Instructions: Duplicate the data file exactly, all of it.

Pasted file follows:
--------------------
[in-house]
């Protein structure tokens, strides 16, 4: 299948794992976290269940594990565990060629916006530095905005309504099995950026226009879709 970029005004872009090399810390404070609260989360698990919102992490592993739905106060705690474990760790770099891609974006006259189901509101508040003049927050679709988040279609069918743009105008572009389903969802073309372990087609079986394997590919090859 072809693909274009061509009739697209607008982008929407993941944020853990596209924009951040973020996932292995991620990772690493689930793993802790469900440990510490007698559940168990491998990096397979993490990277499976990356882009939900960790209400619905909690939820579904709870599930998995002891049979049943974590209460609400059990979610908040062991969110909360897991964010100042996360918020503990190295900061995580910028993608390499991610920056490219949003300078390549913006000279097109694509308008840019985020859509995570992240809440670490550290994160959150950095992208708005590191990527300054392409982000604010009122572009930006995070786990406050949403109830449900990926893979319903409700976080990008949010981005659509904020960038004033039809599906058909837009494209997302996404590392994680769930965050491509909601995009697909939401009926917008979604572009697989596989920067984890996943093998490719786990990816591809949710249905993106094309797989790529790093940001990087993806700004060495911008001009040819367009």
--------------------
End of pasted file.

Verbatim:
[in-house]
């Protein structure tokens, strides 16, 4: 299948794992976290269940594990565990060629916006530095905005309504099995950026226009879709 970029005004872009090399810390404070609260989360698990919102992490592993739905106060705690474990760790770099891609974006006259189901509101508040003049927050679709988040279609069918743009105008572009389903969802073309372990087609079986394997590919090859 072809693909274009061509009739697209607008982008929407993941944020853990596209924009951040973020996932292995991620990772690493689930793993802790469900440990510490007698559940168990491998990096397979993490990277499976990356882009939900960790209400619905909690939820579904709870599930998995002891049979049943974590209460609400059990979610908040062991969110909360897991964010100042996360918020503990190295900061995580910028993608390499991610920056490219949003300078390549913006000279097109694509308008840019985020859509995570992240809440670490550290994160959150950095992208708005590191990527300054392409982000604010009122572009930006995070786990406050949403109830449900990926893979319903409700976080990008949010981005659509904020960038004033039809599906058909837009494209997302996404590392994680769930965050491509909601995009697909939401009926917008979604572009697989596989920067984890996943093998490719786990990816591809949710249905993106094309797989790529790093940001990087993806700004060495911008001009040819367009």